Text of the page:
One of the great joys of my current work as a travelling education consultant and teacher trainer is that I get to meet teachers everywhere; all over the UK; all over the world. Everywhere I go I encounter wonderful teams of people doing incredible work, full of energy, enthusiasm, a sense of mission; bursting with ideas, possibilities, passions…. and loving it. This is teaching.
If you are a teacher, think about all the reasons to be cheerful. We have the best job; we work in the best places. If you’re considering teaching, my advice is not to hesitate – go for it. Join this great profession. Give it a go. You’ll be making a massive difference and enjoying a rewarding professional career; you’ll have opportunities to do all kinds of interesting and challenging things; you’ll be part of a vibrant dynamic community in your own school and beyond – there are teachers everywhere who are really good at connecting and sharing ideas.
In this post 10 Reasons to Love Teaching, I set out why I love teaching… take a look. Every time I re-read it I think, Yes! That’s it…. that’s why I have loved teaching and working schools for over 30 years. Here’s a sample:
3. Young People are Wonderful
Today, students who finished their A levels in June came back for Prize Giving after a term at university. It was wonderful to talk to them…people I knew as 12-year olds, now adults living their lives, already with many tales to tell. My Year 9s can frustrate me – gosh, they like to talk! But they amaze me in equal measure – so many ideas, so curious about the world and always looking for a channel for their enthusiasm and joie de vivre. These are the people that make it all worthwhile; each one a unique personality with different attitudes and ways of thinking, bursting with possibilities for the future. The relationships you can form with your students as you strive together to maximise their learning are quite wonderful.
7. Strategic challenges and leadership opportunities
Schools are fabulously complicated and challenging organisations. I’ve always found the intellectual and personal challenge of running a great lesson, a year group, a department or a school, incredibly rewarding. There are so many opportunities to lead people, organise events or projects and to put ideas into action. Given the complexity and importance of learning, I can’t think of a profession where strategic analysis and interpersonal dynamics mix in such a fascinating way. Teaching should be the No1 graduate profession; this is where the action is.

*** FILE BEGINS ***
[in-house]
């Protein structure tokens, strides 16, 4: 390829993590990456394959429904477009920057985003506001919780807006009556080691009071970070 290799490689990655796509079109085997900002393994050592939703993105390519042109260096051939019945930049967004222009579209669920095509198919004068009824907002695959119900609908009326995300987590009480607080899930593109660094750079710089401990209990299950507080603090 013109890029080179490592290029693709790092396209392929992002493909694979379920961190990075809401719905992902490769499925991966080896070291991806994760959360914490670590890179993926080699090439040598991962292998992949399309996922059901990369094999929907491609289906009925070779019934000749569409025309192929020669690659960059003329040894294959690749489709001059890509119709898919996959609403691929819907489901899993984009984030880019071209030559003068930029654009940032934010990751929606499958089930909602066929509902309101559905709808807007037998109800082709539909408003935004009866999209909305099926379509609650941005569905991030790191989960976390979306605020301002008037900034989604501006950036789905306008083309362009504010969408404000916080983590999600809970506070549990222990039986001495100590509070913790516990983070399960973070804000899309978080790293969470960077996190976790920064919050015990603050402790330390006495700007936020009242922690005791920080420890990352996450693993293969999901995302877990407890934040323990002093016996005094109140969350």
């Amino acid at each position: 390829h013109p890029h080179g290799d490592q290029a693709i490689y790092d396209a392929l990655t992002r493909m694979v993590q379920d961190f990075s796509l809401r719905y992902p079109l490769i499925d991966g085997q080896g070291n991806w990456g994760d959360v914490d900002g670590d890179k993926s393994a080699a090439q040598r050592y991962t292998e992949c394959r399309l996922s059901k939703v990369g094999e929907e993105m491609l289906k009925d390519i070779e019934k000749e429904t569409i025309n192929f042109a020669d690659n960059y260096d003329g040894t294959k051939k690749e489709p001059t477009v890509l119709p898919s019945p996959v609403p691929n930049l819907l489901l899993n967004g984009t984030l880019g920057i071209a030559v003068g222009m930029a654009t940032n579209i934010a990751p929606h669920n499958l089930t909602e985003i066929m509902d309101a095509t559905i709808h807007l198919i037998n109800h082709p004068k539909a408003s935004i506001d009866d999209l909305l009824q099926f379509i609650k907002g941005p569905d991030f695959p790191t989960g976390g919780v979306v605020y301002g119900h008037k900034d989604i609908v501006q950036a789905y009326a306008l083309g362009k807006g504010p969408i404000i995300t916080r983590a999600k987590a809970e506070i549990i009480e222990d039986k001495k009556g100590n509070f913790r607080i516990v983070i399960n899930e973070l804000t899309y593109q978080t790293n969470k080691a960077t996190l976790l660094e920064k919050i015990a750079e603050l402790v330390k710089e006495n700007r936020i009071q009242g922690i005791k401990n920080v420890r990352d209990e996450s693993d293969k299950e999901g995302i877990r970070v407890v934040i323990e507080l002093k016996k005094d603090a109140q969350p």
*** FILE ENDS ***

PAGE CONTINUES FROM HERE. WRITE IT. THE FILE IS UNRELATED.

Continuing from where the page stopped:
Recently I’ve had so many reasons to believe that the current environment for new teachers is as good as it’s ever been. This is because if feels that we’re developing a real professional culture: evidence-informed and serious; as driven as ever by important ideas about social justice and empowerment. We’re also talking about curriculum more than ever. There are so many superb networks, events, movements, sources of support and information – and everyone involved at a policy level is working to make teaching better paying attention to workload, professional development and career-long support. This is a really good time to get into teaching…. not least because you’ll have so many options of places to work. Teachers are in demand!
The Chartered College of Teaching will welcome you with open arms. They’re producing lots of superb material – like their superb Impact Magazine. The internet is awash with amazing bloggers sharing their ideas – about subjects or about education in general. To give a flavour check out Mark Enser or Jo Morgan – their enthusiasm for teaching epitomises all that is great about the job – or this superb series of posts about formative assessment in science run by a group of science teacher-bloggers. There is also ResearchEd – a fabulous movement running lots of superb low-cost conferences packed with enthusiastic teachers talking about putting evidence from research into practice.
To be honest, I could go on and on. There are just so many wonderful, wonderful people doing brilliant things in great schools. The buzz around schools is infectious – it’s something you want to be part of. Different schools have their own character – here are some blogs about schools doing incredible work: Michaela in Brent; Turton High School in Bolton; Eastern High in Cardiff. Go out and find a school to work in that will bring you joy, offer challenges and rewards – a schools that will support you to build a wonderful career.
How to get started? There are lots of routes…. but it’s all explained here. https://getintoteaching.education.gov.uk/
This video is also useful:
And this new one from the DFE is superb: